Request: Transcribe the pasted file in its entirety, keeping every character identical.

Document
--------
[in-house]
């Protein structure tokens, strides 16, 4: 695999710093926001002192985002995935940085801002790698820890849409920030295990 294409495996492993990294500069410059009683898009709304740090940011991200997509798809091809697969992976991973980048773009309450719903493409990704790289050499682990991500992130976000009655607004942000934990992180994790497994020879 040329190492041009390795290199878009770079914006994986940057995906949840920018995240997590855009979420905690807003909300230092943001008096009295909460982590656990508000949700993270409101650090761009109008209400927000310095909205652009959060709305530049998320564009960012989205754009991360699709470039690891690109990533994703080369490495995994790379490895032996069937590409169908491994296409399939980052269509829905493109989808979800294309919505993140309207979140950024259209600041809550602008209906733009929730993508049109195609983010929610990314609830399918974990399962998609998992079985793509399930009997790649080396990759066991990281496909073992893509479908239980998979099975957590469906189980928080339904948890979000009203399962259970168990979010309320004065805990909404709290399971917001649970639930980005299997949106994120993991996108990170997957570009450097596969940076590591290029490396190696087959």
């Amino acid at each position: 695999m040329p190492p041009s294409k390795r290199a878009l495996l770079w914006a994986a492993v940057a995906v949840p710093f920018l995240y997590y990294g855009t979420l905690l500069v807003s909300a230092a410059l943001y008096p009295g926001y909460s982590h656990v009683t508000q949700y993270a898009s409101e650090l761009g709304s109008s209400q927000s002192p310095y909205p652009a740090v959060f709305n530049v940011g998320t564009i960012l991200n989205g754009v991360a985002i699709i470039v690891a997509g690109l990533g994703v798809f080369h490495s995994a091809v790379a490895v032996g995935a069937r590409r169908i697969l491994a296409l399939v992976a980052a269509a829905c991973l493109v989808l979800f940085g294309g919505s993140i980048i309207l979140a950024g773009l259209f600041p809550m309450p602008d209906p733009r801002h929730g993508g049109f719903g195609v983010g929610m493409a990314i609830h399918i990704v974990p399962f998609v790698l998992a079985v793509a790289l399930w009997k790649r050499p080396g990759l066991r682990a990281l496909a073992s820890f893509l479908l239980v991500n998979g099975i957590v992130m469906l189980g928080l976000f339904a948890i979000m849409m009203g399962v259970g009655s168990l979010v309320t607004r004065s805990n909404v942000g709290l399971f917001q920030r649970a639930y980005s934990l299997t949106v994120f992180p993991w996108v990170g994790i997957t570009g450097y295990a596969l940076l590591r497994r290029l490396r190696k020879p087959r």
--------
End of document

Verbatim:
[in-house]
């Protein structure tokens, strides 16, 4: 695999710093926001002192985002995935940085801002790698820890849409920030295990 294409495996492993990294500069410059009683898009709304740090940011991200997509798809091809697969992976991973980048773009309450719903493409990704790289050499682990991500992130976000009655607004942000934990992180994790497994020879 040329190492041009390795290199878009770079914006994986940057995906949840920018995240997590855009979420905690807003909300230092943001008096009295909460982590656990508000949700993270409101650090761009109008209400927000310095909205652009959060709305530049998320564009960012989205754009991360699709470039690891690109990533994703080369490495995994790379490895032996069937590409169908491994296409399939980052269509829905493109989808979800294309919505993140309207979140950024259209600041809550602008209906733009929730993508049109195609983010929610990314609830399918974990399962998609998992079985793509399930009997790649080396990759066991990281496909073992893509479908239980998979099975957590469906189980928080339904948890979000009203399962259970168990979010309320004065805990909404709290399971917001649970639930980005299997949106994120993991996108990170997957570009450097596969940076590591290029490396190696087959």
């Amino acid at each position: 695999m040329p190492p041009s294409k390795r290199a878009l495996l770079w914006a994986a492993v940057a995906v949840p710093f920018l995240y997590y990294g855009t979420l905690l500069v807003s909300a230092a410059l943001y008096p009295g926001y909460s982590h656990v009683t508000q949700y993270a898009s409101e650090l761009g709304s109008s209400q927000s002192p310095y909205p652009a740090v959060f709305n530049v940011g998320t564009i960012l991200n989205g754009v991360a985002i699709i470039v690891a997509g690109l990533g994703v798809f080369h490495s995994a091809v790379a490895v032996g995935a069937r590409r169908i697969l491994a296409l399939v992976a980052a269509a829905c991973l493109v989808l979800f940085g294309g919505s993140i980048i309207l979140a950024g773009l259209f600041p809550m309450p602008d209906p733009r801002h929730g993508g049109f719903g195609v983010g929610m493409a990314i609830h399918i990704v974990p399962f998609v790698l998992a079985v793509a790289l399930w009997k790649r050499p080396g990759l066991r682990a990281l496909a073992s820890f893509l479908l239980v991500n998979g099975i957590v992130m469906l189980g928080l976000f339904a948890i979000m849409m009203g399962v259970g009655s168990l979010v309320t607004r004065s805990n909404v942000g709290l399971f917001q920030r649970a639930y980005s934990l299997t949106v994120f992180p993991w996108v990170g994790i997957t570009g450097y295990a596969l940076l590591r497994r290029l490396r190696k020879p087959r």